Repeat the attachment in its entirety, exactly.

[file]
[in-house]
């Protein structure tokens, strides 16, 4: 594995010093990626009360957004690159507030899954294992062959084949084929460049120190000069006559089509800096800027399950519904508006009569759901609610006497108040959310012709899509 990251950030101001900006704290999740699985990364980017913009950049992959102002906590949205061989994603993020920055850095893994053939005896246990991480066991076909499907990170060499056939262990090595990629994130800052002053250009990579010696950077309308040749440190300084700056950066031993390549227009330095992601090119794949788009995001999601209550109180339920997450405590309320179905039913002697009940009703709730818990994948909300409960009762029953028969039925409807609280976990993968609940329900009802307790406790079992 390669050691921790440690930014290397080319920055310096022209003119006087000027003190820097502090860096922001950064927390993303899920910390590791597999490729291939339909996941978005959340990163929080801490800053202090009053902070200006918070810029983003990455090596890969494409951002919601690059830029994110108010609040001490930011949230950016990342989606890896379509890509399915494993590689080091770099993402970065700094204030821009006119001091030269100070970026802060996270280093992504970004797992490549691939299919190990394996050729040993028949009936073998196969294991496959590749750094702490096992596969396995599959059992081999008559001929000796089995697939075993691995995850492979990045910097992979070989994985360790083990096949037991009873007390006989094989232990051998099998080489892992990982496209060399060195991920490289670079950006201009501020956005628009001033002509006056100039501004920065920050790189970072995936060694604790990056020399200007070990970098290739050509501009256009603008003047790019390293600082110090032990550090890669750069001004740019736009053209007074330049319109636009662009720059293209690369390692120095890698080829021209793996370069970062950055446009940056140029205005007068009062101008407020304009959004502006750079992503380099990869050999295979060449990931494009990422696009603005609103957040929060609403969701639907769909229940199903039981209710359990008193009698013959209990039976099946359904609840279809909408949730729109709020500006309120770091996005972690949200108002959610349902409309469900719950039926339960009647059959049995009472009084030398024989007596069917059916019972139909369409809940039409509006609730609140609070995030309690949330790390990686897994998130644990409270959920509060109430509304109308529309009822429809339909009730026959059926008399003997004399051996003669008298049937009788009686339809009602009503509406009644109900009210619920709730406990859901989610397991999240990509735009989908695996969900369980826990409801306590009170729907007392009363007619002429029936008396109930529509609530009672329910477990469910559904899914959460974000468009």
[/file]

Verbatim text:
[in-house]
């Protein structure tokens, strides 16, 4: 594995010093990626009360957004690159507030899954294992062959084949084929460049120190000069006559089509800096800027399950519904508006009569759901609610006497108040959310012709899509 990251950030101001900006704290999740699985990364980017913009950049992959102002906590949205061989994603993020920055850095893994053939005896246990991480066991076909499907990170060499056939262990090595990629994130800052002053250009990579010696950077309308040749440190300084700056950066031993390549227009330095992601090119794949788009995001999601209550109180339920997450405590309320179905039913002697009940009703709730818990994948909300409960009762029953028969039925409807609280976990993968609940329900009802307790406790079992 390669050691921790440690930014290397080319920055310096022209003119006087000027003190820097502090860096922001950064927390993303899920910390590791597999490729291939339909996941978005959340990163929080801490800053202090009053902070200006918070810029983003990455090596890969494409951002919601690059830029994110108010609040001490930011949230950016990342989606890896379509890509399915494993590689080091770099993402970065700094204030821009006119001091030269100070970026802060996270280093992504970004797992490549691939299919190990394996050729040993028949009936073998196969294991496959590749750094702490096992596969396995599959059992081999008559001929000796089995697939075993691995995850492979990045910097992979070989994985360790083990096949037991009873007390006989094989232990051998099998080489892992990982496209060399060195991920490289670079950006201009501020956005628009001033002509006056100039501004920065920050790189970072995936060694604790990056020399200007070990970098290739050509501009256009603008003047790019390293600082110090032990550090890669750069001004740019736009053209007074330049319109636009662009720059293209690369390692120095890698080829021209793996370069970062950055446009940056140029205005007068009062101008407020304009959004502006750079992503380099990869050999295979060449990931494009990422696009603005609103957040929060609403969701639907769909229940199903039981209710359990008193009698013959209990039976099946359904609840279809909408949730729109709020500006309120770091996005972690949200108002959610349902409309469900719950039926339960009647059959049995009472009084030398024989007596069917059916019972139909369409809940039409509006609730609140609070995030309690949330790390990686897994998130644990409270959920509060109430509304109308529309009822429809339909009730026959059926008399003997004399051996003669008298049937009788009686339809009602009503509406009644109900009210619920709730406990859901989610397991999240990509735009989908695996969900369980826990409801306590009170729907007392009363007619002429029936008396109930529509609530009672329910477990469910559904899914959460974000468009």